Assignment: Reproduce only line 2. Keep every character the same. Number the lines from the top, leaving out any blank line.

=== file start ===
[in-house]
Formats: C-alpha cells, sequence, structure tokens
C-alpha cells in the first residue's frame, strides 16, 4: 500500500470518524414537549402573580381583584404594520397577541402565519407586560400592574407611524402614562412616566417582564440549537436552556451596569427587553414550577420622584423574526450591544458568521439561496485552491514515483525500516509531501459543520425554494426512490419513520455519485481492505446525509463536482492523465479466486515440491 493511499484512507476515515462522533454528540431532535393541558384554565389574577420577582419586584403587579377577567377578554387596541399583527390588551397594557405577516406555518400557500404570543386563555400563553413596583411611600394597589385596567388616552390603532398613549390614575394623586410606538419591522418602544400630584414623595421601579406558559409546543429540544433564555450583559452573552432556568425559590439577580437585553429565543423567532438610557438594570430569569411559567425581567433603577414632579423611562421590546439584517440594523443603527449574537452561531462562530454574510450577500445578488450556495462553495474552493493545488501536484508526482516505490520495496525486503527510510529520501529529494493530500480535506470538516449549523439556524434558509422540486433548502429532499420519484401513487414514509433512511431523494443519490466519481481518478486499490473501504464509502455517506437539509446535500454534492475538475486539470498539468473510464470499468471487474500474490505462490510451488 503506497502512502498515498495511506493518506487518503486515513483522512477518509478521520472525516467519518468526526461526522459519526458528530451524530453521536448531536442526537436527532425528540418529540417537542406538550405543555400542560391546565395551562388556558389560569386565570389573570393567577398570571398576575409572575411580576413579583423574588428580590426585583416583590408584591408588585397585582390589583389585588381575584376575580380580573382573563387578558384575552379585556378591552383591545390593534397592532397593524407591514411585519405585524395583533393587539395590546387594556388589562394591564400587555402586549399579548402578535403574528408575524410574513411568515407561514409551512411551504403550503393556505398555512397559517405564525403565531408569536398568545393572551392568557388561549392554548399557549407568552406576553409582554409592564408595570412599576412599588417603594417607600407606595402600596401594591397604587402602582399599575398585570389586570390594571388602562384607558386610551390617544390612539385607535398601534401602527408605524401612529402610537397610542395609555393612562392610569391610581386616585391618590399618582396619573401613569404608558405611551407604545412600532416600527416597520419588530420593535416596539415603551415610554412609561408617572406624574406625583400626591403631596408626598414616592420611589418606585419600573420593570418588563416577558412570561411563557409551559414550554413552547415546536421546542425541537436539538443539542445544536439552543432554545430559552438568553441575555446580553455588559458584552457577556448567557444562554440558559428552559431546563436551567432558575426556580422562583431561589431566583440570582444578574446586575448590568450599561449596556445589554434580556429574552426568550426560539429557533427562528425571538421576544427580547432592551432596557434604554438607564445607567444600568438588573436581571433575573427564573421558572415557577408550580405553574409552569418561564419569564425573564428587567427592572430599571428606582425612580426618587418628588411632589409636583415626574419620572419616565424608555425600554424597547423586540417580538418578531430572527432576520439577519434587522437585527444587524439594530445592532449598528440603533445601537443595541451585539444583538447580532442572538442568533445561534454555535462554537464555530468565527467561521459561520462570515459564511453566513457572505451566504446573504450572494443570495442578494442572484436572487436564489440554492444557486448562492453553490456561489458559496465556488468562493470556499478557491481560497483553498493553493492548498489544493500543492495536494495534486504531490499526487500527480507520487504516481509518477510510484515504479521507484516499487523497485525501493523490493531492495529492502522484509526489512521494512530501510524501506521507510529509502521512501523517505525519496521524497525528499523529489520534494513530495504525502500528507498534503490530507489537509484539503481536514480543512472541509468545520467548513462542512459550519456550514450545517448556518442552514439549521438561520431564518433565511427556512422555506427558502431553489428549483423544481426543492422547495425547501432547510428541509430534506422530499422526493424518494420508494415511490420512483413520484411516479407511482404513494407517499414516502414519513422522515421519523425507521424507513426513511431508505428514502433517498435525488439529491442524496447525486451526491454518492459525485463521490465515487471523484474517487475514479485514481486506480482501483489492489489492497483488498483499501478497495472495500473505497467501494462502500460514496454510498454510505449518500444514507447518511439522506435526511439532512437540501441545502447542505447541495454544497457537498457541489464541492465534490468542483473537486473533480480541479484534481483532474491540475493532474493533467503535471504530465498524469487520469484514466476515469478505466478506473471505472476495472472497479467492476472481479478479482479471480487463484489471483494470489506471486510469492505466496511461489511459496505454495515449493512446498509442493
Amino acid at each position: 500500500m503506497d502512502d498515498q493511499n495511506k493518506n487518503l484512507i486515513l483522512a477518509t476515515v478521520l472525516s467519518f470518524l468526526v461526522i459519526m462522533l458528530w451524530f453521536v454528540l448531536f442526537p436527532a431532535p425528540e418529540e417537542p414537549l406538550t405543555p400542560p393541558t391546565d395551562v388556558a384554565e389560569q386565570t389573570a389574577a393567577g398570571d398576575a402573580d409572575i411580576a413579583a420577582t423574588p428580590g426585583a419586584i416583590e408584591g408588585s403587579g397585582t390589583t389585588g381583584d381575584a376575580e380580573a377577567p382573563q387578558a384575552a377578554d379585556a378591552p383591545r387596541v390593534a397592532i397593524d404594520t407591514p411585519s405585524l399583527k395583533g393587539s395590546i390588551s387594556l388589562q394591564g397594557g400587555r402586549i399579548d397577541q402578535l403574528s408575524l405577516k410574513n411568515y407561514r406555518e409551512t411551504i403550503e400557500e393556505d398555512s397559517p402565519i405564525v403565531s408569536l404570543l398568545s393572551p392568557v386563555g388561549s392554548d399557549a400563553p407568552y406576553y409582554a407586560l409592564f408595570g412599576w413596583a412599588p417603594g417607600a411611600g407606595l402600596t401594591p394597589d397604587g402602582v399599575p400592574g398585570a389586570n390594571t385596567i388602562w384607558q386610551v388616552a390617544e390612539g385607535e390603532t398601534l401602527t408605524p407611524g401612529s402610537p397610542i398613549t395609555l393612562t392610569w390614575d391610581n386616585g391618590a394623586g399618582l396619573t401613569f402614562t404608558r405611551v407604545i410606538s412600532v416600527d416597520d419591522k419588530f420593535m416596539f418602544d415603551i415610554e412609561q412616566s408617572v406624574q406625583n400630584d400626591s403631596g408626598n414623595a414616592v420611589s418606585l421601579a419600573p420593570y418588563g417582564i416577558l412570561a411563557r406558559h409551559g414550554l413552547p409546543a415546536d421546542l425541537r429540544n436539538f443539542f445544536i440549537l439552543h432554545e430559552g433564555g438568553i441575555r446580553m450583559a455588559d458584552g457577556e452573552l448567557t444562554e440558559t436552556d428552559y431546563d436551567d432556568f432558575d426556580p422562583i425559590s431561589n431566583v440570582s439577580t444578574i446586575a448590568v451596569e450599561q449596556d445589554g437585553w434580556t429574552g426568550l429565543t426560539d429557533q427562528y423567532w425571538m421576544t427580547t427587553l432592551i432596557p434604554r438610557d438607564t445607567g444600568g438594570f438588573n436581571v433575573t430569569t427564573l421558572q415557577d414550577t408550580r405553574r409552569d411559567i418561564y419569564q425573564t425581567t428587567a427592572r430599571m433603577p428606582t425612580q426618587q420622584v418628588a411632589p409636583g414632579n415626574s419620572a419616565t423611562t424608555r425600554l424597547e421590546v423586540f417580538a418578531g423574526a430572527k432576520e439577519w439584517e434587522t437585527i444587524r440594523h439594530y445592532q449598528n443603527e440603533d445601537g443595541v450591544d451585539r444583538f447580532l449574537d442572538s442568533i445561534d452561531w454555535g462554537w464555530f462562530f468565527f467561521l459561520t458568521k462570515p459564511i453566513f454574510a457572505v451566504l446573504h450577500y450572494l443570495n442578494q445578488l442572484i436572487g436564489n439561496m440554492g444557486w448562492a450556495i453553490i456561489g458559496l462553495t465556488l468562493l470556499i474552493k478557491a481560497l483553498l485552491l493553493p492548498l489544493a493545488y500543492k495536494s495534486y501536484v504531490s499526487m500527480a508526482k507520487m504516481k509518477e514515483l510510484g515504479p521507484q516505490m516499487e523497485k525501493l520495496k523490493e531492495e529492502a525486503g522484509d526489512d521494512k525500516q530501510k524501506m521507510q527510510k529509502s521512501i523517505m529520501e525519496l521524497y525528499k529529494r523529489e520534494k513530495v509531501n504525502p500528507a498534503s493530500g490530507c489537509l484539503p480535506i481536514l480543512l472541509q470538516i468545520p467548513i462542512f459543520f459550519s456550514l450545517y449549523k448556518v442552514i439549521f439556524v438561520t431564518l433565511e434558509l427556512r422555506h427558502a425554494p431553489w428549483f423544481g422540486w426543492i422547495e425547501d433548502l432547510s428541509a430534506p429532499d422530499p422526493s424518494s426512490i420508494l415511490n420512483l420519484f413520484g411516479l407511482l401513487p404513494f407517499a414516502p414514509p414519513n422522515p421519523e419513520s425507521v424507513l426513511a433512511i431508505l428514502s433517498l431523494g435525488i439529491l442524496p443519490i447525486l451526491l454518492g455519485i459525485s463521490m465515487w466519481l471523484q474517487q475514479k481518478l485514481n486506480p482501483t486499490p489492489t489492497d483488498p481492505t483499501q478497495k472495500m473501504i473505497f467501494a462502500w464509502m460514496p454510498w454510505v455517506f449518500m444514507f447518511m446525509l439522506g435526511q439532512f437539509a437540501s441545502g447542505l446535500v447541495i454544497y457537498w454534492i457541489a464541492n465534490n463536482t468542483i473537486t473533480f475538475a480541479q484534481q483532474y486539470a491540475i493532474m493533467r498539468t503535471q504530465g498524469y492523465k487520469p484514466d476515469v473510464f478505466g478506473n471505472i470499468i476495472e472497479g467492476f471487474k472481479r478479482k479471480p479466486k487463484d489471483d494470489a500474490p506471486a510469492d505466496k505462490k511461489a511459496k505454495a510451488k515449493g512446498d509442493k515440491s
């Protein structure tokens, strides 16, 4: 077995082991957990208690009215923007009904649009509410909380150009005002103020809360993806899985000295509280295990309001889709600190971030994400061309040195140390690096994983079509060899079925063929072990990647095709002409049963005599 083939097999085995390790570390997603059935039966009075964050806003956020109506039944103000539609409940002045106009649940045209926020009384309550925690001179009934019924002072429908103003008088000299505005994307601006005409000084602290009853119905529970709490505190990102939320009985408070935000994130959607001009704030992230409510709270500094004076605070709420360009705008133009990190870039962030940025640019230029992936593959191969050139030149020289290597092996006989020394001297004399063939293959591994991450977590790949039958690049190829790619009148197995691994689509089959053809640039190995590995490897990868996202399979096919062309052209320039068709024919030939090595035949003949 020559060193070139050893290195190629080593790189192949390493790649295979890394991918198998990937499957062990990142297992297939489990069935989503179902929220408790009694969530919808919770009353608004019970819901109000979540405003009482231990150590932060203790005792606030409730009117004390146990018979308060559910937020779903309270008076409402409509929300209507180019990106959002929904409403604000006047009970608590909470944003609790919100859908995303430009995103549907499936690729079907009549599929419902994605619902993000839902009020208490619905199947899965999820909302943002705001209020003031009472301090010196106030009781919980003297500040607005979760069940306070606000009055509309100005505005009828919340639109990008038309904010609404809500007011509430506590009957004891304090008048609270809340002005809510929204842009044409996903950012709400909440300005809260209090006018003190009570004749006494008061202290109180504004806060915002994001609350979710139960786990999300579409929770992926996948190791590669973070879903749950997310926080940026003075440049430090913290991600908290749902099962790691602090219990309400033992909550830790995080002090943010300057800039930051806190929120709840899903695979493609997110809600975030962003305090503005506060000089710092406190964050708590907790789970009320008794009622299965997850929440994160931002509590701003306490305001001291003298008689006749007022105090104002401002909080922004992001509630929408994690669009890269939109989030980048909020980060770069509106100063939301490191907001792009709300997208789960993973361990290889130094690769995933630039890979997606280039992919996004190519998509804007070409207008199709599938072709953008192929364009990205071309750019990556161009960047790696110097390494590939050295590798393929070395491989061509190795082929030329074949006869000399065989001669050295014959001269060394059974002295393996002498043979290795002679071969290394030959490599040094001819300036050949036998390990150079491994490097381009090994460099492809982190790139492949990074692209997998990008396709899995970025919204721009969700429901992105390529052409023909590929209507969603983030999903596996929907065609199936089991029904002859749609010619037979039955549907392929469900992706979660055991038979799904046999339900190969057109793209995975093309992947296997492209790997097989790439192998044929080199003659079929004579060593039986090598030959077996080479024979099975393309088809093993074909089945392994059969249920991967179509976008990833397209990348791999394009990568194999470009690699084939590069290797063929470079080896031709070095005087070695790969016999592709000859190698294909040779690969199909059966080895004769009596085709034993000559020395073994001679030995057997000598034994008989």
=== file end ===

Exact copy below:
Formats: C-alpha cells, sequence, structure tokens